SYOS

Potential sticky pad solution

Jazzaferri

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2,418
Location
Victoria BC Canada
I have been plagued with somewhat sticky pads on both my Keilwerth (black roos) and SML (top Prewtini's) alto's for the past year. Have tried all the usual solutions and while pad juice.... papers....et al worked for a little while the problem always returned. I have to play a lot of fast articulated 16ths in the R & B big band and was debating going the stronger spring tension route.

I had an old leather wing back chair that had been neglected in the basement for a few decades and wanted to use it but the leather was dry. An expert in the leather furniture field recommended leather honey which worked amazingly well. After some thought and ...........In desperation,
:eek::eek::eek:I experimented with the Keilwerth pads as it is usually my backup horn. I put a lightish coating of Leather Honey on each of the problem pads with a Q-tip. The problem went away and now after 4 months hasn't returned. I just put it on my SML which had fairly sticky E and F stack pads. Problem went away. Will report back on longevity on the Prestini's Side benefit is the pads should last even longer. I am going to do the whole SML sometime in the next few days.

@Stephen Howard ….have you had any experience of something along this line Leather Conditioner & Leather Cleaner - Since 1968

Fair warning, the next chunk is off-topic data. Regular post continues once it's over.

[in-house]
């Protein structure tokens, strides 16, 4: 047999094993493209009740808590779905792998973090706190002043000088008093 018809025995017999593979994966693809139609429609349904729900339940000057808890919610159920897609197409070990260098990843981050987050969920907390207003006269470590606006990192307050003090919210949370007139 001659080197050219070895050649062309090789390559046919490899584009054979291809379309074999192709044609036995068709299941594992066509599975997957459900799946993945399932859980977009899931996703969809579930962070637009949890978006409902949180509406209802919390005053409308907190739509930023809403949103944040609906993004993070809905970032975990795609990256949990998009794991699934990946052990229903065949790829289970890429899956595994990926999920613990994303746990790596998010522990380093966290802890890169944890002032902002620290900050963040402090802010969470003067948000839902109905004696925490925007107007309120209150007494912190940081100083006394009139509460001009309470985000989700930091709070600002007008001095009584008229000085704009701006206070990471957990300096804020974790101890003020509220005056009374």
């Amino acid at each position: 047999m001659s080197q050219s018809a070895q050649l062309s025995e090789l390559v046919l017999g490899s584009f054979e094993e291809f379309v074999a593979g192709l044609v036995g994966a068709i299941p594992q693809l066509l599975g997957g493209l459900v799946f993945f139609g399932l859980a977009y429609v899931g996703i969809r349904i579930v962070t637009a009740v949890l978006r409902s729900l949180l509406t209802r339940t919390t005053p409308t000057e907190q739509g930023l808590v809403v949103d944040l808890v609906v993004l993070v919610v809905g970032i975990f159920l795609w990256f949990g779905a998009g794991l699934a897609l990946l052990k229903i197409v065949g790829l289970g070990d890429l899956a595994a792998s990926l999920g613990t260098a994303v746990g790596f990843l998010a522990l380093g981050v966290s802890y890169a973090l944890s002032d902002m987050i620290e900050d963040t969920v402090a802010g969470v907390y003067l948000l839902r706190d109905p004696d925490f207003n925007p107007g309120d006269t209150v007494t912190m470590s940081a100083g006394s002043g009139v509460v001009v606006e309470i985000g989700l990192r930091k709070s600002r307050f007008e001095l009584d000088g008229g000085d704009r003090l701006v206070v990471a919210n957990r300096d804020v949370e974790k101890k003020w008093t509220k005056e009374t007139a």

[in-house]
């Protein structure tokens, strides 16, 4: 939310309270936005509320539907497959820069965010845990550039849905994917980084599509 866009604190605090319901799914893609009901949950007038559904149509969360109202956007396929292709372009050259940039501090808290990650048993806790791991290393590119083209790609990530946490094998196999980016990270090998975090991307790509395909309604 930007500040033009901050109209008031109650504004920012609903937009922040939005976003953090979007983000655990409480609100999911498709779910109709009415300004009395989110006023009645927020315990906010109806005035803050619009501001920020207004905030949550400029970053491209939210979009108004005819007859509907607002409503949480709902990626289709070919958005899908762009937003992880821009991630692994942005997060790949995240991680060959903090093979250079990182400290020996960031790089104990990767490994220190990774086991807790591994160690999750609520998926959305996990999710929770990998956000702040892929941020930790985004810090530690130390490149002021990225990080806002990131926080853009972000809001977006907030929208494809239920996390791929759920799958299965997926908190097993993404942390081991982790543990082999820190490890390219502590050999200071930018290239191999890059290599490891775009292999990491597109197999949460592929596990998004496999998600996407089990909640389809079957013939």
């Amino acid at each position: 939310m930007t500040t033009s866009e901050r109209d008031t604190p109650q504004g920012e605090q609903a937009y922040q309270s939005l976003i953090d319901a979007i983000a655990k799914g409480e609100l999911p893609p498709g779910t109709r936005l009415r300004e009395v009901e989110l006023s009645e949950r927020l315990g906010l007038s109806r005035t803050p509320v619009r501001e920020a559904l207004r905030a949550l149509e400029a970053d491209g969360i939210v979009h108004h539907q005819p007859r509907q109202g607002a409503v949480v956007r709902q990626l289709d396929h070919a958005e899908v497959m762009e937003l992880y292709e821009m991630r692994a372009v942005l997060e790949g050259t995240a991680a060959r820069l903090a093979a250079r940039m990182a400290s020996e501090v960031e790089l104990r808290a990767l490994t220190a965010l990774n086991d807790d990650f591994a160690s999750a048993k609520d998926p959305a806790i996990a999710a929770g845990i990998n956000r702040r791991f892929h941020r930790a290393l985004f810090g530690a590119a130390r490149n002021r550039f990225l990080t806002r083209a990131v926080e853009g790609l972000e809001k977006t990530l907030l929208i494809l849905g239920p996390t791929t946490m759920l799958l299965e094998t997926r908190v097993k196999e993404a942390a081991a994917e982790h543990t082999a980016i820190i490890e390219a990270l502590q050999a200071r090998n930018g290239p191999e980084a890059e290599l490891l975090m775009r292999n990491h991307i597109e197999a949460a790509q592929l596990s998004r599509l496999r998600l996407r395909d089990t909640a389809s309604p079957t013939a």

Wade Cornell

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New Zealand and Australia
I've had similar results using Holton's Electric Oil on difficult pads. Presumably most of us swab our instruments after use, but I also give special attention to the C# and G# and wipe those dry. For gigs I always carry talcum powder and a little strip of paper that will fit under the G#. You just dust a very small amount onto the paper and close the pad on to it. It's seldom necessary if you keep the pads clean and dry, but works in a pinch.
 

Stephen Howard

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UK
@Stephen Howard ….have you had any experience of something along this line Leather Conditioner & Leather Cleaner - Since 1968
I've tried quite a few leather conditioners down the years, and they all worked very well at first...but eventually made the problem worse.
Haven't tried the brand you mention, but I'm pretty sure it'll be a combination of oils and waxes.